Dead snakes and mice, toxic sludge: How pathogens go unnoticed in America’s water towers

Many water towers have been left to fester, sometimes making people sick. The federal EPA has been looking into uniform regulations for years.

An article in USA TODAY by Kyle Bagenstose, Published 4:00 AM CDT May. 21, 2021 Updated

In March of last year, residents in the small coastal community of Delray Beach, Florida, noticed something strange about the water coming from their taps.

It was discolored. Smelly. Flecked with bits of dirt.

“You looked at it, and it wasn’t clean,” resident Reeve Bright said. “You started seeing the ice coming out of the ice maker, and you’re going, ‘What the heck is going on? There is stuff in the frozen water.’”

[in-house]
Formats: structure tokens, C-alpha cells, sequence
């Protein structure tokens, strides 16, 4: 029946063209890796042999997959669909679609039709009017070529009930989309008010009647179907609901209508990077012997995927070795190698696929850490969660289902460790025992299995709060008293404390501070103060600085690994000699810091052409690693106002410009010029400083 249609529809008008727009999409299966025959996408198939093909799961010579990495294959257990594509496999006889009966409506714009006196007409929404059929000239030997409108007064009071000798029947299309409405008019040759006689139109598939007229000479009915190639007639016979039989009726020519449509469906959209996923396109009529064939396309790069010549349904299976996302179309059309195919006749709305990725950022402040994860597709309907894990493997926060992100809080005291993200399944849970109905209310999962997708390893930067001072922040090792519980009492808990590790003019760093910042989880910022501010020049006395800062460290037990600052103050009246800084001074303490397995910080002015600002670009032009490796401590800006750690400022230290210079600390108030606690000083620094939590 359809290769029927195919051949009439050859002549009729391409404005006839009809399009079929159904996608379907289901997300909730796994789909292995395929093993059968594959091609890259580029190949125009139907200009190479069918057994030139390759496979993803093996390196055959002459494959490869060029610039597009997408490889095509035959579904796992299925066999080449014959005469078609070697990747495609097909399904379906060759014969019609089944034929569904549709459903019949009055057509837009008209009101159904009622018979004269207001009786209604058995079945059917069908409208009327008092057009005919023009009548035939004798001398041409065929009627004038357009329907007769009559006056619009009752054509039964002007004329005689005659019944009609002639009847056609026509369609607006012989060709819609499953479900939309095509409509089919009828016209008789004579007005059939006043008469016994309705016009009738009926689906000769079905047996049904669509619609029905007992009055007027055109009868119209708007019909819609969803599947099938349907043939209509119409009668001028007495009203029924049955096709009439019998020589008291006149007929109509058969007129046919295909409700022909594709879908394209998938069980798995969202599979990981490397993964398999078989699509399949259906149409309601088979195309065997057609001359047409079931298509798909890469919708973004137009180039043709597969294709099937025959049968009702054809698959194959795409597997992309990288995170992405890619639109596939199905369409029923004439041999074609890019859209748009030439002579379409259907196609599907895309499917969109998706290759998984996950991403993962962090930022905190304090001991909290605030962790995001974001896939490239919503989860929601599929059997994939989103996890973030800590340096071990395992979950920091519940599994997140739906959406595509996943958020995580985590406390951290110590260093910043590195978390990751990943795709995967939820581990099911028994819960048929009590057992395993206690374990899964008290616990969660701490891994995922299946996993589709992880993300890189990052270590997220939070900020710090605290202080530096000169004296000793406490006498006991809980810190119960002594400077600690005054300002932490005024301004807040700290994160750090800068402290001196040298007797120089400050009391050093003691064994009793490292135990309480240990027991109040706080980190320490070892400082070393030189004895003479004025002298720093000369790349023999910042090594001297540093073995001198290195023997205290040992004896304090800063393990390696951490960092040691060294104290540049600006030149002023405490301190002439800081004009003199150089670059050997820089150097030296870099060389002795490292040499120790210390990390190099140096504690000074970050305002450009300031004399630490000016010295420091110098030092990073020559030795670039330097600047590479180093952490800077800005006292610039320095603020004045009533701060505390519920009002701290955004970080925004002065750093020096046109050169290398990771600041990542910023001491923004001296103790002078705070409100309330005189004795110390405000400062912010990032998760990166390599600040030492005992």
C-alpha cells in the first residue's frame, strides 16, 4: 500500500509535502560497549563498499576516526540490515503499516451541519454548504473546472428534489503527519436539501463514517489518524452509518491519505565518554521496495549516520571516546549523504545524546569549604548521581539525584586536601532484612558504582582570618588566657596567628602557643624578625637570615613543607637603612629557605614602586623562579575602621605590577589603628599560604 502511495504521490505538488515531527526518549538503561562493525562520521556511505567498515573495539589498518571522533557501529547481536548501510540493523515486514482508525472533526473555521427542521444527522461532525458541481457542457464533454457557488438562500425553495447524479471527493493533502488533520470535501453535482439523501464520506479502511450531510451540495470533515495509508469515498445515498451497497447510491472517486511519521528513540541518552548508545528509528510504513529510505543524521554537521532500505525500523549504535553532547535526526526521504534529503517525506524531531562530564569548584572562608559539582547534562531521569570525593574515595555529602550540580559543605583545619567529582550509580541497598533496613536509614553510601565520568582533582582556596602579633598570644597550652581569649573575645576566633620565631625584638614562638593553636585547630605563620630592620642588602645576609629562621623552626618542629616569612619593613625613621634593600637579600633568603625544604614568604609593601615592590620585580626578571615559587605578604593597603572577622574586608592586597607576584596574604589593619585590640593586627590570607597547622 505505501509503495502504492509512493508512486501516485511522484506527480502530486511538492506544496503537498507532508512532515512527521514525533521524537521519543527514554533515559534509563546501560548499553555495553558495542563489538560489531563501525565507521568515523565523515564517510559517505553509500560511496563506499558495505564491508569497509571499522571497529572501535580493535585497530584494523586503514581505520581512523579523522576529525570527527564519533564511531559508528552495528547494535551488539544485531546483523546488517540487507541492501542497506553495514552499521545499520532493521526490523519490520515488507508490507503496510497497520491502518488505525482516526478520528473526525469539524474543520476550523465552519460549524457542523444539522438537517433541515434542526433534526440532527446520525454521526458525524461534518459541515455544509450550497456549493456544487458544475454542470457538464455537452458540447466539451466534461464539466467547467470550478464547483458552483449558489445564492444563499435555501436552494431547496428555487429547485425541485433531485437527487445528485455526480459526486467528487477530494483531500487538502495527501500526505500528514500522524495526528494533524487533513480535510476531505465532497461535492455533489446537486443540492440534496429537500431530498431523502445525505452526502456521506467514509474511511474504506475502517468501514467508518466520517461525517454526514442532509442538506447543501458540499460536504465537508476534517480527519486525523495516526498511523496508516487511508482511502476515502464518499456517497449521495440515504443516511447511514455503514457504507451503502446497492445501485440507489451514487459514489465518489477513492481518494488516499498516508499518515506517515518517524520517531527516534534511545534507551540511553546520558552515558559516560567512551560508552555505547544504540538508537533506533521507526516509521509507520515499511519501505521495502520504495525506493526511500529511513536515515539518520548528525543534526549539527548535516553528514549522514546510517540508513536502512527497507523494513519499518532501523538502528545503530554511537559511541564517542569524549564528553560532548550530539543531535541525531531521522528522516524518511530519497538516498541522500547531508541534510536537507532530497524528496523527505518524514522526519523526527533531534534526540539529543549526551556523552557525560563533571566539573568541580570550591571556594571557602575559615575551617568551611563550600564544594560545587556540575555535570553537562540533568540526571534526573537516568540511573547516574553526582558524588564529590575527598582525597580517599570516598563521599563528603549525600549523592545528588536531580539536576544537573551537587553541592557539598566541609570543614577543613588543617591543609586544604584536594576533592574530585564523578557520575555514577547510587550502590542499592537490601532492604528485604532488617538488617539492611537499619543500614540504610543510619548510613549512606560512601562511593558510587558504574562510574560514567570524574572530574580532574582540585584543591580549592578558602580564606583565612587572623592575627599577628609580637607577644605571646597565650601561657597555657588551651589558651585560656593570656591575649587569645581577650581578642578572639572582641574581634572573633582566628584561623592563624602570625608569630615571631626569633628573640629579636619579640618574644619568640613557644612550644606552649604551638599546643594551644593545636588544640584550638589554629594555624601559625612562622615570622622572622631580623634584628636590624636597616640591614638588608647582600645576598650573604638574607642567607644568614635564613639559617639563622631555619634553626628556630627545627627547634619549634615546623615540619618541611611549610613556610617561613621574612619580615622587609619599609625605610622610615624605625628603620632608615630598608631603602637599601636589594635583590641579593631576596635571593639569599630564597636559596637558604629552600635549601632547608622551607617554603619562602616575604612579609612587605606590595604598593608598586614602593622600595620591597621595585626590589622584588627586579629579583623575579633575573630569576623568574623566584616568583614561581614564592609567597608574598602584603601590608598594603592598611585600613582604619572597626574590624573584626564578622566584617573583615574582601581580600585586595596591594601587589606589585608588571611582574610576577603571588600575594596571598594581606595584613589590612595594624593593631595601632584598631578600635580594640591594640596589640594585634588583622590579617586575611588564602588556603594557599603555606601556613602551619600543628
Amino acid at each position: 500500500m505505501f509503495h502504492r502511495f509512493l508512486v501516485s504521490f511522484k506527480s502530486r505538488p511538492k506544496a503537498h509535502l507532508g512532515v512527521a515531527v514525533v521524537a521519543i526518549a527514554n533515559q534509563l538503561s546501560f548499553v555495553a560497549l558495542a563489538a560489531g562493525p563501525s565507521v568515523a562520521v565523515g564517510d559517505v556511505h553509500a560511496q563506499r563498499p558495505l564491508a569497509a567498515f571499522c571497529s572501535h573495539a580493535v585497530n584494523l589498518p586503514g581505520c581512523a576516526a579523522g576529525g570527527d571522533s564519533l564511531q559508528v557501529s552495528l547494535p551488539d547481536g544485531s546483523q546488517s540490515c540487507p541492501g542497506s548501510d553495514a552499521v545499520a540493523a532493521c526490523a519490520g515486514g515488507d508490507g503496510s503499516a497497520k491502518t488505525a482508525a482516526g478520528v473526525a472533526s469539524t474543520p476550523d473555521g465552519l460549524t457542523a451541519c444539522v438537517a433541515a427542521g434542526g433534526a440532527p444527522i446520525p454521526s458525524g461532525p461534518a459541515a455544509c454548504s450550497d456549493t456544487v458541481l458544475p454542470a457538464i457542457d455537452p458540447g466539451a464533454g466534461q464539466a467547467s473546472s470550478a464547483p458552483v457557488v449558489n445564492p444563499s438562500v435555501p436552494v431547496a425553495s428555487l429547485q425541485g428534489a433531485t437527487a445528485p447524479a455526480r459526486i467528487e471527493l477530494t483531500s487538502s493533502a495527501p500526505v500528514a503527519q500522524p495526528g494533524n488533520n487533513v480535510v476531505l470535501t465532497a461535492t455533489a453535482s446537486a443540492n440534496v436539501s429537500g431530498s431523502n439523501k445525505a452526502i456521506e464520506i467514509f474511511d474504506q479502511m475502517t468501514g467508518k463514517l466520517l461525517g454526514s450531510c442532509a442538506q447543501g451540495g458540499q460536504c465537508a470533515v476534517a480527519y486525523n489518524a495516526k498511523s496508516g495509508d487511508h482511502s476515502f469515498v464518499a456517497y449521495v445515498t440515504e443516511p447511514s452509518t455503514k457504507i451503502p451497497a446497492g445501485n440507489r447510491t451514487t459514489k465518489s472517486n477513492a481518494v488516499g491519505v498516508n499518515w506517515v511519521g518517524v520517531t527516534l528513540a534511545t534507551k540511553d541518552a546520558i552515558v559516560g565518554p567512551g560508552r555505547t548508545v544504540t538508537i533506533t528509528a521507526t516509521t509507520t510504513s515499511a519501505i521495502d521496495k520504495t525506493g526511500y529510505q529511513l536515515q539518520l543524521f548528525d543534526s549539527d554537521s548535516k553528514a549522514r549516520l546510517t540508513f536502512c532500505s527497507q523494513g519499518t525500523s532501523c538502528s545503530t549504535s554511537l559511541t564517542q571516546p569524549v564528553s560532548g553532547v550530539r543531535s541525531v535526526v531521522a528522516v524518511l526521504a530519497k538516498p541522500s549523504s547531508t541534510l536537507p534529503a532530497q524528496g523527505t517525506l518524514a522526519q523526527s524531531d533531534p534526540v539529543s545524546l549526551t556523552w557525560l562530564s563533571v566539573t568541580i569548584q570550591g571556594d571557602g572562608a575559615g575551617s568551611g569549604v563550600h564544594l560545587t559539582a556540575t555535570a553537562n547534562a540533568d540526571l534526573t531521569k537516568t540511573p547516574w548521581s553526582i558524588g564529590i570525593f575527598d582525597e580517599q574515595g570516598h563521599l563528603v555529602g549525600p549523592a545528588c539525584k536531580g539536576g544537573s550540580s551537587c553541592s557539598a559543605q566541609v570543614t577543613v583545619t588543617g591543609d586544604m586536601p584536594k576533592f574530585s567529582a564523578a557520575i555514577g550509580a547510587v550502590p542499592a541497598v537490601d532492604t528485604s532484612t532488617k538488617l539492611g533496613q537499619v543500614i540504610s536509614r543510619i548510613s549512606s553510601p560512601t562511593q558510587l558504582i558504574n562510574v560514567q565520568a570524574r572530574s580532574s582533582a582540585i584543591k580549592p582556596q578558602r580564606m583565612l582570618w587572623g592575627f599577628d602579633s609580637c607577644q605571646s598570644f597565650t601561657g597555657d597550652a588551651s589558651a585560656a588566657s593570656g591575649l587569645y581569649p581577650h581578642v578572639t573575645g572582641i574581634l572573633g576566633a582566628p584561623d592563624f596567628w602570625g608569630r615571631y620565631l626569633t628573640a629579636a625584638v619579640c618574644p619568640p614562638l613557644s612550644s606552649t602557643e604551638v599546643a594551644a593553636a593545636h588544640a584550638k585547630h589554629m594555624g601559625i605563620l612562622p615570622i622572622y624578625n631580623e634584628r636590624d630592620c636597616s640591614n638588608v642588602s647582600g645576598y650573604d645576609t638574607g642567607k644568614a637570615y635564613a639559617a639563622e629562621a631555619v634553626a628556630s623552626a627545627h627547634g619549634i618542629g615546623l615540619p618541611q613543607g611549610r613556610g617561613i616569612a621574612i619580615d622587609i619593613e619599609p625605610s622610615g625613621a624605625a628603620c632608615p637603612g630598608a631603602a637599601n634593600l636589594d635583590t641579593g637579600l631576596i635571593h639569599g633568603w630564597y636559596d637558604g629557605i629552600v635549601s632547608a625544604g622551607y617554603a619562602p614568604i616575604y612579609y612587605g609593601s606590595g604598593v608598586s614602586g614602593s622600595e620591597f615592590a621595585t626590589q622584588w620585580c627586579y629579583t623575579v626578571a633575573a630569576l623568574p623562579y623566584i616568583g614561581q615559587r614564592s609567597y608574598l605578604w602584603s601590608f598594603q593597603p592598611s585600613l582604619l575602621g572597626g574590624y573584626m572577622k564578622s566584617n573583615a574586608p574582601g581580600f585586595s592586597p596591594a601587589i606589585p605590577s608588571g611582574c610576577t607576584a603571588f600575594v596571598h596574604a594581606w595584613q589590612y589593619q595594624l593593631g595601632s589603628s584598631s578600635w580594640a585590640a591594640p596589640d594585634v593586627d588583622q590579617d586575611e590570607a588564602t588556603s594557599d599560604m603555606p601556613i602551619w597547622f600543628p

Complaints to the city prompted the discovery of sediment that had accumulated inside one of the city’s massive water storage tanks. The sediment had traveled along with the water into cups, cookware, ice trays, and bathtubs.

It wasn’t a freak occurrence or the result of some unavoidable problem. An investigation found no records that the tank had ever been cleaned since it was built.

In 1972.

Water storage tanks, especially those sitting atop towers emblazoned with logos, serve as the most visible symbol of an amenity most Americans take for granted – clean water for drinking, cooking, and bathing.

Read Full Story Here: